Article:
Data from the first and only time mankind probed Uranus appears to show two new moons hiding in the dark rings that encircle the gas giant.
Back in 1986, Voyager 2 skimmed past Uranus and found 10 new moons encircling the gas giant. Two of these, named Cordelia and Ophelia, occur on the outside of Uranus' rings, and the buffeting effect of the moons generates particular patterns in the dark particles that encircle the planet.
Now an analysis of the Voyager 2 data by Rob Chancia and Matthew Hedman at the University of Idaho appears to show similar disruptions in the inner rings around Uranus. The duo postulate that it suggests two moons might be causing the behavior, although they are likely to be very small – between two and four kilometers across.
"Our attempts to visually detect the moonlets are not exhaustive, but given the small predicted sizes of the α and β moonlets, a convincing detection may not be possible in the Voyager 2 images," they say in a paper [PDF] for The Astronomical Journal.
"Future earth-based observations may be more likely to detect these moons. Regardless of the current lack of visual detection, the identification of these periodic structures in the outer regions of the α and β rings is evidence of interactions with nearby perturbers."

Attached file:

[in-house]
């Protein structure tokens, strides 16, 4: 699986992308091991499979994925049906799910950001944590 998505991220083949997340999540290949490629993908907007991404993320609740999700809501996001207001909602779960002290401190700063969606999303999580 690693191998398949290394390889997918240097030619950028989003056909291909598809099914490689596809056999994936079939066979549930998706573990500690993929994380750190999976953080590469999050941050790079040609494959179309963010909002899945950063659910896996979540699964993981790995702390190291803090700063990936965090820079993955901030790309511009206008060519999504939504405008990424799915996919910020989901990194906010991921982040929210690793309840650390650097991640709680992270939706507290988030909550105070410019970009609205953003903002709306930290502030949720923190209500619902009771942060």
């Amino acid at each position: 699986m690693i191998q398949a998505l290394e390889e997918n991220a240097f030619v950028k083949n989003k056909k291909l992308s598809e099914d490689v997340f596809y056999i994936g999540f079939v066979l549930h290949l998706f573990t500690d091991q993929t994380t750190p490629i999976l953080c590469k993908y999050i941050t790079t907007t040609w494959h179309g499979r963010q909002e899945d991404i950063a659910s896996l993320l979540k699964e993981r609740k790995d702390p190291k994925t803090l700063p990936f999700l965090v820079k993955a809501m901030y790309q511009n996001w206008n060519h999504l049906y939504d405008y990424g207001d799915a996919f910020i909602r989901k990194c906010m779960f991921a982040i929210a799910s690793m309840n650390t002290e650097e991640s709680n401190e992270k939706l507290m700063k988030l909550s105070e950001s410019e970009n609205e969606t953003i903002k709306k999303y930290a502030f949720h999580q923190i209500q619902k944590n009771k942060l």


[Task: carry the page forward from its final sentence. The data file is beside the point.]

The two now want to go through Hubble data to see if they can spot evidence of the two moonlets, but even that mighty telescope might not be able to spot such small, dark spots next to Uranus. Clearly a probe is needed, but NASA doesn't show much interest in Uranus compared to other planets.
Which is a pity, since Uranus is one of the oddest planets in the solar system. It's tilted around 90 degrees, so its poles are found where most planet's equators are located, and it's very cold when compared to the similarly sized Neptune.
The only planetary missions NASA has on the table are a couple of Mars missions and a possible exploration of Europa, so we'll have a to wait a while before the mystery of Uranus' tiny moons will be resolved. ®